In this article we will look at the art of forecasting and human prediction, specifically we will focus on the book “Superforecasting”, where Tetlock and Gardner present a study of what makes human prediction more reliable and accurate.
The study in question was conducted in collaboration with the US intelligence community. It is comprised of around 3000 participants (you can check out the process at www.gjopen.com) who had to predict several future events that were posed to them by the intelligence community. Each participant had to assign a probability to the event and the project scored the participants with a hindsight score, according to the amount of successful predictions they made. If one assigned a probability of 80% to a future event A that actually materialised, one would get a higher hindsight score compared to a colleague that predicted the same event with 60% probability.
This is based on a statistical measure called the “Brier score” (https://en.wikipedia.org/wiki/Brier_score). Actually, the ground truth in this case could be decided only with hindsight and therefore this experiment is more about “backcasting” than “forecasting” because the accumulated prior knowledge could not predict accurately what should be the “right” result, other than just averaging the total crowd’s predictions.
The experiment went on for four years (2011-2015), and more than 500 questions were posed to the participants. After the fact Tetlock – a professor at the Wharton school of business – and his team studied the “superforecasters”, the best performing humans to see what made them successful in predicting the events in question. One of the most interesting results was that subject-matter experts did not perform better than non-experts. Over all, the superforecasters were 30% more accurate than experts.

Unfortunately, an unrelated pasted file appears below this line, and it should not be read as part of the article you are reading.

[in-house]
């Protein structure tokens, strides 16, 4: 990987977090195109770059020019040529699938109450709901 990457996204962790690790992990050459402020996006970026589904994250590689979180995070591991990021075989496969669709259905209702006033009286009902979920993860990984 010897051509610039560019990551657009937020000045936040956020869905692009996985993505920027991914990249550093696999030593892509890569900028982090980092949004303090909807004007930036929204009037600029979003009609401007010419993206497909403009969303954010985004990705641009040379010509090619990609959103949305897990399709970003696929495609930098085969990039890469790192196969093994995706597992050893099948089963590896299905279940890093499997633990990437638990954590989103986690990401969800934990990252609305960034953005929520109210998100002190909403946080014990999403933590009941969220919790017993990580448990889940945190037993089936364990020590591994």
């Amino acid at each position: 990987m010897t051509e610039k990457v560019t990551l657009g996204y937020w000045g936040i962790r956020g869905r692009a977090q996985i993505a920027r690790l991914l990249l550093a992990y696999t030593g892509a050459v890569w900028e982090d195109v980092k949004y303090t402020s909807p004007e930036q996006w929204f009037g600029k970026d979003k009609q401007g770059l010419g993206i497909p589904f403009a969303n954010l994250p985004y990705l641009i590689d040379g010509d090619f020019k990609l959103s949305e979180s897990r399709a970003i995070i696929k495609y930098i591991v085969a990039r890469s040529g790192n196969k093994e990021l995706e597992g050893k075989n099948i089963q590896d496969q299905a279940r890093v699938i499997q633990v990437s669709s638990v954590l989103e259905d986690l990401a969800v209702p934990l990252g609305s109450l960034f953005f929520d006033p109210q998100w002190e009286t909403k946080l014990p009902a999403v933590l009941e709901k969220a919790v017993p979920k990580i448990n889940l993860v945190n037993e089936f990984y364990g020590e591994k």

Telock’s research is essentially an expansion on the usual “crowd sourcing”, which represents a voting process of a big crowd that is then being summarized as a simple average. We wrote about crowdsourcing previously in our blog “The Epistemology of Crowd Sourcing”. Tetlock was trying to investigate and differentiate people in the crowd according to their ability to better predict the future. Thus, he did not base the predictions on a “democracy” of equal voices, but managed to create, with hindsight, a meritocracy of voices, where the superforecasters are given a stronger voice than others. Apparently, these “superforecasting” capabilities are not based on one’s expertise, but rather on some cognitive abilities that Tetlock specified based on long interviews he and his research team conducted with the superforecasters.
So what were the results?
In Tetlock’s words: “So why did one group do better than the other? It wasn’t whether they had PhDs or access to classified information. Nor was it what they thought – whether they were liberals or conservatives, optimists or pessimists. The critical factor was how they thought (Superforecasting, p. 68). Tetlock refers to Isaiah Berlin’s idea about the Fox and the Hedgehog: the fox knows many things and the hedgehog is focused on one thing.
- The people who think like a fox managed to beat the hedgehogs. Actually the hedgehogs did slightly worse than random guessing!
- Participants who were part of a group, thinking and debating together, were generally better than individual thinkers.